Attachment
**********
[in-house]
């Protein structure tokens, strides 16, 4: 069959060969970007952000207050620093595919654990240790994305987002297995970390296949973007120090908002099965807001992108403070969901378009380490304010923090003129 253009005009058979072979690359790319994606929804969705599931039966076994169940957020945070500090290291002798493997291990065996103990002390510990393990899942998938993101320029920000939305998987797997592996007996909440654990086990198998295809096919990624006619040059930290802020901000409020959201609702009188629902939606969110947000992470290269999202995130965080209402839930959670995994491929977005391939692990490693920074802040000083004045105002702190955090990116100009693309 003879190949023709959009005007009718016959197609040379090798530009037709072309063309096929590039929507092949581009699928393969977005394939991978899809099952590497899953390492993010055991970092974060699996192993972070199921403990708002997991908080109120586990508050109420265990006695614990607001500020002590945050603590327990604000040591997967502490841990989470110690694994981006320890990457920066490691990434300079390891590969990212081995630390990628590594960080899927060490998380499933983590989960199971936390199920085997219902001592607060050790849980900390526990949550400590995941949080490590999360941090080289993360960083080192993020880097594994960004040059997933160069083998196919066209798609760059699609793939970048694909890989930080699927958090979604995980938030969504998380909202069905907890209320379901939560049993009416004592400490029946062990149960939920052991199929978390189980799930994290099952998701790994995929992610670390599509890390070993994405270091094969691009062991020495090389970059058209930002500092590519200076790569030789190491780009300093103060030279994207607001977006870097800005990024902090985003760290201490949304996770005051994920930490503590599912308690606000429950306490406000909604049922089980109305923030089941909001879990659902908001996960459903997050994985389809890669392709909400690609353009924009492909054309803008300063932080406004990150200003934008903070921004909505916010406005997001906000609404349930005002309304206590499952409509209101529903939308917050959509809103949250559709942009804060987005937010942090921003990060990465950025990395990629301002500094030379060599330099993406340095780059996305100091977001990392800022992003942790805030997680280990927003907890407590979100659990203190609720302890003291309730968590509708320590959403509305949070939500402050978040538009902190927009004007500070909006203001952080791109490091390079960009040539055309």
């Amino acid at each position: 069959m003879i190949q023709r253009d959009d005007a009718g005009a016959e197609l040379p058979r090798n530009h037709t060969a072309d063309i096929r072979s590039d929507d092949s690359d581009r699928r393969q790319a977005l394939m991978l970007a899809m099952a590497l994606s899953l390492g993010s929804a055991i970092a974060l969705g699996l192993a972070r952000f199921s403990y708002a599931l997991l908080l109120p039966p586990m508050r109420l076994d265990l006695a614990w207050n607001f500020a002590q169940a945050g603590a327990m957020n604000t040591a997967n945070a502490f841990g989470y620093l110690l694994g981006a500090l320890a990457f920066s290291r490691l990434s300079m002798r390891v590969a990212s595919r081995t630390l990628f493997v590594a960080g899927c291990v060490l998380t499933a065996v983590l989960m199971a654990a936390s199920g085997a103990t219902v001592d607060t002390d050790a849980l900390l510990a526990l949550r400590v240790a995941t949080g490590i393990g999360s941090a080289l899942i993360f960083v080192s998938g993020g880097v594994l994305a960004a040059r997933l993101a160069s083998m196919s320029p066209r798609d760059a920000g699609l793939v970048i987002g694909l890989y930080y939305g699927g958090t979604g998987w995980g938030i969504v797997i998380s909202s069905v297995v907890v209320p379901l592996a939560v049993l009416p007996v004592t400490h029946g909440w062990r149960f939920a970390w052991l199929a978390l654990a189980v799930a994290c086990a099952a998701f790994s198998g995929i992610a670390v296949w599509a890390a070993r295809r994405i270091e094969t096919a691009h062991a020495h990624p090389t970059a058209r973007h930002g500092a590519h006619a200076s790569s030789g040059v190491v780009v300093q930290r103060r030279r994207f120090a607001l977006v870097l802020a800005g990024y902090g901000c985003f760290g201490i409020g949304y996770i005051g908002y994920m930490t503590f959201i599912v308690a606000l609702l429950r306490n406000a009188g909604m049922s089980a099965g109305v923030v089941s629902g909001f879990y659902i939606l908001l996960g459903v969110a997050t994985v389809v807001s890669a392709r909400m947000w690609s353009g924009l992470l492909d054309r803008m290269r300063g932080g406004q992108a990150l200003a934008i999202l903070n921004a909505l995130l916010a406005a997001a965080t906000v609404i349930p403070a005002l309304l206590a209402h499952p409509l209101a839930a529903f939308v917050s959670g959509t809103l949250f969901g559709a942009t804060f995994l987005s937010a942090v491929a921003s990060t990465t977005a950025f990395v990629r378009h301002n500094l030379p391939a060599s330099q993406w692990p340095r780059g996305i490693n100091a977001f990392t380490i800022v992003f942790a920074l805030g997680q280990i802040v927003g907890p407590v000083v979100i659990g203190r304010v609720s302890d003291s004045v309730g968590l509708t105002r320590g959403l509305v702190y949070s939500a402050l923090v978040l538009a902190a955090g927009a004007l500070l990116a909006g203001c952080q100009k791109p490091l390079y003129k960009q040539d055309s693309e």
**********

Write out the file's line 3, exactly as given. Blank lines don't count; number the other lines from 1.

């Amino acid at each position: 069959m003879i190949q023709r253009d959009d005007a009718g005009a016959e197609l040379p058979r090798n530009h037709t060969a072309d063309i096929r072979s590039d929507d092949s690359d581009r699928r393969q790319a977005l394939m991978l970007a899809m099952a590497l994606s899953l390492g993010s929804a055991i970092a974060l969705g699996l192993a972070r952000f199921s403990y708002a599931l997991l908080l109120p039966p586990m508050r109420l076994d265990l006695a614990w207050n607001f500020a002590q169940a945050g603590a327990m957020n604000t040591a997967n945070a502490f841990g989470y620093l110690l694994g981006a500090l320890a990457f920066s290291r490691l990434s300079m002798r390891v590969a990212s595919r081995t630390l990628f493997v590594a960080g899927c291990v060490l998380t499933a065996v983590l989960m199971a654990a936390s199920g085997a103990t219902v001592d607060t002390d050790a849980l900390l510990a526990l949550r400590v240790a995941t949080g490590i393990g999360s941090a080289l899942i993360f960083v080192s998938g993020g880097v594994l994305a960004a040059r997933l993101a160069s083998m196919s320029p066209r798609d760059a920000g699609l793939v970048i987002g694909l890989y930080y939305g699927g958090t979604g998987w995980g938030i969504v797997i998380s909202s069905v297995v907890v209320p379901l592996a939560v049993l009416p007996v004592t400490h029946g909440w062990r149960f939920a970390w052991l199929a978390l654990a189980v799930a994290c086990a099952a998701f790994s198998g995929i992610a670390v296949w599509a890390a070993r295809r994405i270091e094969t096919a691009h062991a020495h990624p090389t970059a058209r973007h930002g500092a590519h006619a200076s790569s030789g040059v190491v780009v300093q930290r103060r030279r994207f120090a607001l977006v870097l802020a800005g990024y902090g901000c985003f760290g201490i409020g949304y996770i005051g908002y994920m930490t503590f959201i599912v308690a606000l609702l429950r306490n406000a009188g909604m049922s089980a099965g109305v923030v089941s629902g909001f879990y659902i939606l908001l996960g459903v969110a997050t994985v389809v807001s890669a392709r909400m947000w690609s353009g924009l992470l492909d054309r803008m290269r300063g932080g406004q992108a990150l200003a934008i999202l903070n921004a909505l995130l916010a406005a997001a965080t906000v609404i349930p403070a005002l309304l206590a209402h499952p409509l209101a839930a529903f939308v917050s959670g959509t809103l949250f969901g559709a942009t804060f995994l987005s937010a942090v491929a921003s990060t990465t977005a950025f990395v990629r378009h301002n500094l030379p391939a060599s330099q993406w692990p340095r780059g996305i490693n100091a977001f990392t380490i800022v992003f942790a920074l805030g997680q280990i802040v927003g907890p407590v000083v979100i659990g203190r304010v609720s302890d003291s004045v309730g968590l509708t105002r320590g959403l509305v702190y949070s939500a402050l923090v978040l538009a902190a955090g927009a004007l500070l990116a909006g203001c952080q100009k791109p490091l390079y003129k960009q040539d055309s693309e």